The Animal Justice Party won its first parliamentary seat on Friday, edging out the No Land Tax Party and the Liberal Party in a final preference count to gain the last seat in the New South Wales Upper House.
The AJP says it was formed in response to “growing public concern about the neglect of animals and animal protection issues by political parties. It will give a voice to those who cannot speak for themselves.”
AJP Party President and Founder Professor Steve Garlick said the seat was won despite a tiny budget, but with plenty of passion.
“This is the first time in Australia that animals will be represented at a parliamentary level,”Professor Garlick said following the victory.
“We know that more than 80 percent of all decisions made in Australian parliaments impact on the lives of animals and its about time they had a voice representing their interests”.
Elected AJP candidate Mark Pearson will take up his position in the NSW upper house in July, and Professor Garlick said he “will have much to say about how the lives of farm, domestic and wild animals in NSW can be improved”.
Mr Pearson is a former mental health nurse and more recently has been the Executive Director of NSW Animal Liberation.
“Mark comes to this parliamentary role with considerable commitment and knowledge about how to stop animal cruelty,” Professor Garlick said.
“Apart from supporting Mark in his new role in the Parliament of NSW, the Party will now set its sights on a number of elections in 2016 where it hopes to emulate its success and where it will target government supported extreme animal brutality.”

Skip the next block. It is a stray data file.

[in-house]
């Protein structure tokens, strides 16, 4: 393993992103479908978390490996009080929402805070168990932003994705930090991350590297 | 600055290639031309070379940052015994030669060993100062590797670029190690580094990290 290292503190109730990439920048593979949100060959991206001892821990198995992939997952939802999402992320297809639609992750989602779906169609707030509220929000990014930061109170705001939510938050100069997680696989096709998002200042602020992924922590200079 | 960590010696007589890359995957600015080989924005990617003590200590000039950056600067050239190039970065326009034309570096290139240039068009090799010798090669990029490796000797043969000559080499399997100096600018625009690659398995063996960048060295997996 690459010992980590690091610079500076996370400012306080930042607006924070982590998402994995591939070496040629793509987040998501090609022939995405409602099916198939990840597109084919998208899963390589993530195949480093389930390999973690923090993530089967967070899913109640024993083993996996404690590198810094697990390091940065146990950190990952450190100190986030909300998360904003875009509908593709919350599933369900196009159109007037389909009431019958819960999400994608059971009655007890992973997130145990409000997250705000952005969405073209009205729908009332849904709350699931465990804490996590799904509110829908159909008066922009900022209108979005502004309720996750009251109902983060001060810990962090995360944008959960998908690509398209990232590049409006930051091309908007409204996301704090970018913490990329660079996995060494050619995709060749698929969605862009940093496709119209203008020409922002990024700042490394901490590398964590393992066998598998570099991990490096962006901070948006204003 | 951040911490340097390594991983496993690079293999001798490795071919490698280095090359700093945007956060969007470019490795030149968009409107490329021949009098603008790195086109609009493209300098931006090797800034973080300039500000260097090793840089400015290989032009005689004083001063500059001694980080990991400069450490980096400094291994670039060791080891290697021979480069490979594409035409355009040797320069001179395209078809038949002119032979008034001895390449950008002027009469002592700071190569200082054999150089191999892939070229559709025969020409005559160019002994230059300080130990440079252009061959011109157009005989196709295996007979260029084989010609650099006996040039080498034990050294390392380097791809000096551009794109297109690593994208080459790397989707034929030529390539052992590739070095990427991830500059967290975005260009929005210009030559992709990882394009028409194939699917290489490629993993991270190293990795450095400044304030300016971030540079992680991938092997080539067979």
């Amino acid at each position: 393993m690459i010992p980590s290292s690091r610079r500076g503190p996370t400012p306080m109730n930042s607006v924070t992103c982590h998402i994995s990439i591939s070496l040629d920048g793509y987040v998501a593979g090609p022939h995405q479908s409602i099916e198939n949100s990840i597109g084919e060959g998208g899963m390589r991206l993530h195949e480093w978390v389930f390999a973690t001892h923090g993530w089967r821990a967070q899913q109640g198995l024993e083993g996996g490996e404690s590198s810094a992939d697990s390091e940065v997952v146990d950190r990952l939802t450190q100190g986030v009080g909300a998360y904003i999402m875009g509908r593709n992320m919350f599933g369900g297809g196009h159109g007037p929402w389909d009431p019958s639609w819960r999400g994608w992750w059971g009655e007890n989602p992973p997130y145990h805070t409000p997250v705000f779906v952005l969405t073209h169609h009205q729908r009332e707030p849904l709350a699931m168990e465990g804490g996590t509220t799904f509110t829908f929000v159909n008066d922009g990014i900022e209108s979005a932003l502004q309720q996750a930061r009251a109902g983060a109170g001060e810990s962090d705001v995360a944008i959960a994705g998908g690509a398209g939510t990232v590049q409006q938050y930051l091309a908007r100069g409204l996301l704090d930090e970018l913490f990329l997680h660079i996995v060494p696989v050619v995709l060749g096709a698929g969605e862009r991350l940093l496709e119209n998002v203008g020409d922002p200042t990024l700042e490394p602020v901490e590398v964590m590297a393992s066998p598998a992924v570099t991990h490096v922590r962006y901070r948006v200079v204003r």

The AJP has told the mainstream media that it opposes factory-farming, the transportation of live animals over long distances, their use in harmful experiments and “the killing and mistreatment of animals in sport, recreation and entertainment”.
The party also wants to “develop a new legal status for animals which acknowledges their rights to live protected from human harm”.
Mr Pearson told the Guardian he would use the first few months to lobby parliamentarians from all parties to oppose Liberal Senator Chris Back’s Animal Protection Bill, which he described as “gag” laws designed to make it illegal to gather evidence on the abuse of animals by entering facilities and filming it.
“The legislation is about shooting the messenger and not having evidence obtained about animal security,” he said. “It will make it harder to expose abuse in facilities such as abattoirs, where the treatment of animals is hidden from view.”
He also stated he will focus on banning greyhound racing, phasing out sow stalls and stopping the commercial killing of kangaroos.
The final make-up of the NSW Upper House is as follows:
- Coalition: 20 seats
- Labor: 12 seats
- Greens: 5 seats
- Christian Democrats: 2 seats
- Shooters and Fishers: 2 seats
- Animal Justice: 1 seat